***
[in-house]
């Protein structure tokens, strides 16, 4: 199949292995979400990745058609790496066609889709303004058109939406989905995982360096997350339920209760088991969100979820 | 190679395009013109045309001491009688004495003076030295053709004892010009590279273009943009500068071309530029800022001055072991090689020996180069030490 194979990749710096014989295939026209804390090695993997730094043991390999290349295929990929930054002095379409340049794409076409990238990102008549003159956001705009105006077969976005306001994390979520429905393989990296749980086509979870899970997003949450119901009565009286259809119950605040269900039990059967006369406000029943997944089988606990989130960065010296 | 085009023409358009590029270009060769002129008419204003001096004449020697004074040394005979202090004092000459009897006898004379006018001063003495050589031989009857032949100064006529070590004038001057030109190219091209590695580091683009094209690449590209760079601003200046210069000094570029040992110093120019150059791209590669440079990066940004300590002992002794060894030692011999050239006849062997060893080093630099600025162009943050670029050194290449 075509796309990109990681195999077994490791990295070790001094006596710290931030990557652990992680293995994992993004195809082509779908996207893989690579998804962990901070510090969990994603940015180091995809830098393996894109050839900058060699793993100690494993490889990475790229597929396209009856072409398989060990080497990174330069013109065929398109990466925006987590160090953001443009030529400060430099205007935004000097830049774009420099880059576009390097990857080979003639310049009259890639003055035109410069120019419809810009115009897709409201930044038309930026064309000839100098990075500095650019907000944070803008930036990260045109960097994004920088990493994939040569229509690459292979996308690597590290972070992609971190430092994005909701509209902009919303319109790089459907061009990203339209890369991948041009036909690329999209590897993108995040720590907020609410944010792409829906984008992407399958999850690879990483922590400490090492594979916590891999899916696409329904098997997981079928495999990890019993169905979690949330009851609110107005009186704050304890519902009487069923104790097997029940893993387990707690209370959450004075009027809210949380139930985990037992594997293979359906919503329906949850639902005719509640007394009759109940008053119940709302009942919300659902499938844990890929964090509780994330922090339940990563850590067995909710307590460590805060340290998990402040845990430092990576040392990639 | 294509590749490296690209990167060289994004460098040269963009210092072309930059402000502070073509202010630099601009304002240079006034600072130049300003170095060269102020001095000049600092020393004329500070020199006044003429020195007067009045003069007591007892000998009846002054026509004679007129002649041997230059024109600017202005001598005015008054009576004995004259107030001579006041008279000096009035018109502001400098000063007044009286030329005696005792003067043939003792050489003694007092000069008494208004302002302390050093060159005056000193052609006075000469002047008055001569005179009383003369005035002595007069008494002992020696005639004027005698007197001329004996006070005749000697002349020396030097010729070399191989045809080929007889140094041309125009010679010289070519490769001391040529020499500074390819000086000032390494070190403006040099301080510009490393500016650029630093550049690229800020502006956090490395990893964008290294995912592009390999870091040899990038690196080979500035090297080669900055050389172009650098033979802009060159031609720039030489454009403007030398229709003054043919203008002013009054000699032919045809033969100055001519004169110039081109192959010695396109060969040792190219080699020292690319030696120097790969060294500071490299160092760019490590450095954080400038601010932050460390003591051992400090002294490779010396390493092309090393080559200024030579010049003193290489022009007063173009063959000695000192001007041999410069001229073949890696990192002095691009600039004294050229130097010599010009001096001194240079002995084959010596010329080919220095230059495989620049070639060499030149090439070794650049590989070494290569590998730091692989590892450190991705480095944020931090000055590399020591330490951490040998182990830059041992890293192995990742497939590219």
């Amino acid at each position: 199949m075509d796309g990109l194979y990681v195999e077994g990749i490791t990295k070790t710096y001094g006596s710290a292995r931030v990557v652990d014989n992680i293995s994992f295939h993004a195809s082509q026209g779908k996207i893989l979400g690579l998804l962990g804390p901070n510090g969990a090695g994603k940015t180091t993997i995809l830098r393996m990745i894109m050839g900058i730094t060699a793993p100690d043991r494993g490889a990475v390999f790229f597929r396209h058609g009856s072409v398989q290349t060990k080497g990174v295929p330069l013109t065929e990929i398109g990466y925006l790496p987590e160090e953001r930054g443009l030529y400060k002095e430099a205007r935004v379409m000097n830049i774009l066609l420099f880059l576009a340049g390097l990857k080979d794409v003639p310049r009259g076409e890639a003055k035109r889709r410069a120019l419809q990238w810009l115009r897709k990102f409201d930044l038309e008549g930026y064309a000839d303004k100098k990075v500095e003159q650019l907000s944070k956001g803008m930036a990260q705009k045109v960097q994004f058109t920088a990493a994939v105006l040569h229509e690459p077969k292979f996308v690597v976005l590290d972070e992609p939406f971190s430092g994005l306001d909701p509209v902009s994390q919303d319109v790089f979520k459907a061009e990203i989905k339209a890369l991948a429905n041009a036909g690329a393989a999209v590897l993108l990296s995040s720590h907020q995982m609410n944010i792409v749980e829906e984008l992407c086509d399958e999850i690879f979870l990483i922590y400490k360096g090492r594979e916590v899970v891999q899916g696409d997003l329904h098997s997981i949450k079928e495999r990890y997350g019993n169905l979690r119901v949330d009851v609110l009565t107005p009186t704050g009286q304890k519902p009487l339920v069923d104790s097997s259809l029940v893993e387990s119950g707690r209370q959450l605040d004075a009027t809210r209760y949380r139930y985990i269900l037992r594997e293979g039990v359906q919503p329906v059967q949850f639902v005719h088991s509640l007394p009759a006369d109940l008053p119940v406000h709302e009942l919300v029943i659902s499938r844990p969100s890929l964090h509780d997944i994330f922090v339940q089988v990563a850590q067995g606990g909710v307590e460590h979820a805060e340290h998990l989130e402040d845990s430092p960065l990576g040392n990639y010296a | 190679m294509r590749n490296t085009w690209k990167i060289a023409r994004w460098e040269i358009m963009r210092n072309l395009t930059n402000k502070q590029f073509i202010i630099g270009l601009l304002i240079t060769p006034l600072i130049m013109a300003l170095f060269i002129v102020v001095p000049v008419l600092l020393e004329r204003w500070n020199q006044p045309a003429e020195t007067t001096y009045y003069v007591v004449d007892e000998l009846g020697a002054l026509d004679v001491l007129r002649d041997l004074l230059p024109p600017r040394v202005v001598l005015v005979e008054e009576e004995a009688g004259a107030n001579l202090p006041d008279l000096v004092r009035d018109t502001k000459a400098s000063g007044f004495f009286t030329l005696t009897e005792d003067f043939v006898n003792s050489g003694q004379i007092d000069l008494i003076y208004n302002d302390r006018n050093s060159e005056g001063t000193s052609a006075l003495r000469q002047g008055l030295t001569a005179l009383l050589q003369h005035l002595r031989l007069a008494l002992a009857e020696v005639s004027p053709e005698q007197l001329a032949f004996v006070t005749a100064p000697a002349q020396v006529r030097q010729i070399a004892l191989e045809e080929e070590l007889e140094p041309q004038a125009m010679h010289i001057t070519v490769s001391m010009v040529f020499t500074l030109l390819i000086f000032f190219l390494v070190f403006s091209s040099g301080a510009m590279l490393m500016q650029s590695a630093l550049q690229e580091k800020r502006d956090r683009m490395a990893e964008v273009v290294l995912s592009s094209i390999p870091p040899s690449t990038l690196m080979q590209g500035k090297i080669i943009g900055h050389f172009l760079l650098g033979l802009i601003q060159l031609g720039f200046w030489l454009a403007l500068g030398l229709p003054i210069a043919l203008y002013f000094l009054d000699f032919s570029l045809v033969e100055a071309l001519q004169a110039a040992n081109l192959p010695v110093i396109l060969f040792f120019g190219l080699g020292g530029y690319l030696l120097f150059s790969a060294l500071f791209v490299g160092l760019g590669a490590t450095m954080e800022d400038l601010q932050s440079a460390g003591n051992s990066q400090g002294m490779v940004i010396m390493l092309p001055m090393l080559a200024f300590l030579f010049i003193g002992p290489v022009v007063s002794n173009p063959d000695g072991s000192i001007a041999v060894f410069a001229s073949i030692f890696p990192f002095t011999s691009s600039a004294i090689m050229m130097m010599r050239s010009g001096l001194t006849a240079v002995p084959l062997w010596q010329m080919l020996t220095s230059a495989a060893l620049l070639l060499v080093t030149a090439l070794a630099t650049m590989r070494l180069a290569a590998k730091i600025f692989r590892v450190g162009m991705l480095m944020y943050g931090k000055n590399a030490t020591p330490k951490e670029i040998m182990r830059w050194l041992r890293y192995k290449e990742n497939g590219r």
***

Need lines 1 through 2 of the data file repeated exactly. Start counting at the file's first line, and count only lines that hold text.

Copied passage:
[in-house]
């Protein structure tokens, strides 16, 4: 199949292995979400990745058609790496066609889709303004058109939406989905995982360096997350339920209760088991969100979820 | 190679395009013109045309001491009688004495003076030295053709004892010009590279273009943009500068071309530029800022001055072991090689020996180069030490 194979990749710096014989295939026209804390090695993997730094043991390999290349295929990929930054002095379409340049794409076409990238990102008549003159956001705009105006077969976005306001994390979520429905393989990296749980086509979870899970997003949450119901009565009286259809119950605040269900039990059967006369406000029943997944089988606990989130960065010296 | 085009023409358009590029270009060769002129008419204003001096004449020697004074040394005979202090004092000459009897006898004379006018001063003495050589031989009857032949100064006529070590004038001057030109190219091209590695580091683009094209690449590209760079601003200046210069000094570029040992110093120019150059791209590669440079990066940004300590002992002794060894030692011999050239006849062997060893080093630099600025162009943050670029050194290449 075509796309990109990681195999077994490791990295070790001094006596710290931030990557652990992680293995994992993004195809082509779908996207893989690579998804962990901070510090969990994603940015180091995809830098393996894109050839900058060699793993100690494993490889990475790229597929396209009856072409398989060990080497990174330069013109065929398109990466925006987590160090953001443009030529400060430099205007935004000097830049774009420099880059576009390097990857080979003639310049009259890639003055035109410069120019419809810009115009897709409201930044038309930026064309000839100098990075500095650019907000944070803008930036990260045109960097994004920088990493994939040569229509690459292979996308690597590290972070992609971190430092994005909701509209902009919303319109790089459907061009990203339209890369991948041009036909690329999209590897993108995040720590907020609410944010792409829906984008992407399958999850690879990483922590400490090492594979916590891999899916696409329904098997997981079928495999990890019993169905979690949330009851609110107005009186704050304890519902009487069923104790097997029940893993387990707690209370959450004075009027809210949380139930985990037992594997293979359906919503329906949850639902005719509640007394009759109940008053119940709302009942919300659902499938844990890929964090509780994330922090339940990563850590067995909710307590460590805060340290998990402040845990430092990576040392990639 | 294509590749490296690209990167060289994004460098040269963009210092072309930059402000502070073509202010630099601009304002240079006034600072130049300003170095060269102020001095000049600092020393004329500070020199006044003429020195007067009045003069007591007892000998009846002054026509004679007129002649041997230059024109600017202005001598005015008054009576004995004259107030001579006041008279000096009035018109502001400098000063007044009286030329005696005792003067043939003792050489003694007092000069008494208004302002302390050093060159005056000193052609006075000469002047008055001569005179009383003369005035002595007069008494002992020696005639004027005698007197001329004996006070005749000697002349020396030097010729070399191989045809080929007889140094041309125009010679010289070519490769001391040529020499500074390819000086000032390494070190403006040099301080510009490393500016650029630093550049690229800020502006956090490395990893964008290294995912592009390999870091040899990038690196080979500035090297080669900055050389172009650098033979802009060159031609720039030489454009403007030398229709003054043919203008002013009054000699032919045809033969100055001519004169110039081109192959010695396109060969040792190219080699020292690319030696120097790969060294500071490299160092760019490590450095954080400038601010932050460390003591051992400090002294490779010396390493092309090393080559200024030579010049003193290489022009007063173009063959000695000192001007041999410069001229073949890696990192002095691009600039004294050229130097010599010009001096001194240079002995084959010596010329080919220095230059495989620049070639060499030149090439070794650049590989070494290569590998730091692989590892450190991705480095944020931090000055590399020591330490951490040998182990830059041992890293192995990742497939590219």